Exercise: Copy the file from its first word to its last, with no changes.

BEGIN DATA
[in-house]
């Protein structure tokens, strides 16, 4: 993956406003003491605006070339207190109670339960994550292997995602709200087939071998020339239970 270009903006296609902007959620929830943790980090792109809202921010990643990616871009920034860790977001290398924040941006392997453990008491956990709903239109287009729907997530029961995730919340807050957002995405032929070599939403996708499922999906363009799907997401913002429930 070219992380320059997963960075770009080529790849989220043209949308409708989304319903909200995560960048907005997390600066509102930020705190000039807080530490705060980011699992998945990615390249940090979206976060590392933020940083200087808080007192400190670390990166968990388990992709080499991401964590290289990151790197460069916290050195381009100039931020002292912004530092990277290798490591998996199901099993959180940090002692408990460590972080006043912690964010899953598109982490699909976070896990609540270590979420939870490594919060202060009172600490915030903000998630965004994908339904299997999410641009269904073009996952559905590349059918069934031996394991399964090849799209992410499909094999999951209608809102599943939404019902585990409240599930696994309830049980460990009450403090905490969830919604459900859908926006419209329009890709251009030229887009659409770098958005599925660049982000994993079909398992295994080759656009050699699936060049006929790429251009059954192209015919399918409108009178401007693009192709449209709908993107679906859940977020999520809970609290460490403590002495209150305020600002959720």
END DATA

[in-house]
């Protein structure tokens, strides 16, 4: 993956406003003491605006070339207190109670339960994550292997995602709200087939071998020339239970 270009903006296609902007959620929830943790980090792109809202921010990643990616871009920034860790977001290398924040941006392997453990008491956990709903239109287009729907997530029961995730919340807050957002995405032929070599939403996708499922999906363009799907997401913002429930 070219992380320059997963960075770009080529790849989220043209949308409708989304319903909200995560960048907005997390600066509102930020705190000039807080530490705060980011699992998945990615390249940090979206976060590392933020940083200087808080007192400190670390990166968990388990992709080499991401964590290289990151790197460069916290050195381009100039931020002292912004530092990277290798490591998996199901099993959180940090002692408990460590972080006043912690964010899953598109982490699909976070896990609540270590979420939870490594919060202060009172600490915030903000998630965004994908339904299997999410641009269904073009996952559905590349059918069934031996394991399964090849799209992410499909094999999951209608809102599943939404019902585990409240599930696994309830049980460990009450403090905490969830919604459900859908926006419209329009890709251009030229887009659409770098958005599925660049982000994993079909398992295994080759656009050699699936060049006929790429251009059954192209015919399918409108009178401007693009192709449209709908993107679906859940977020999520809970609290460490403590002495209150305020600002959720």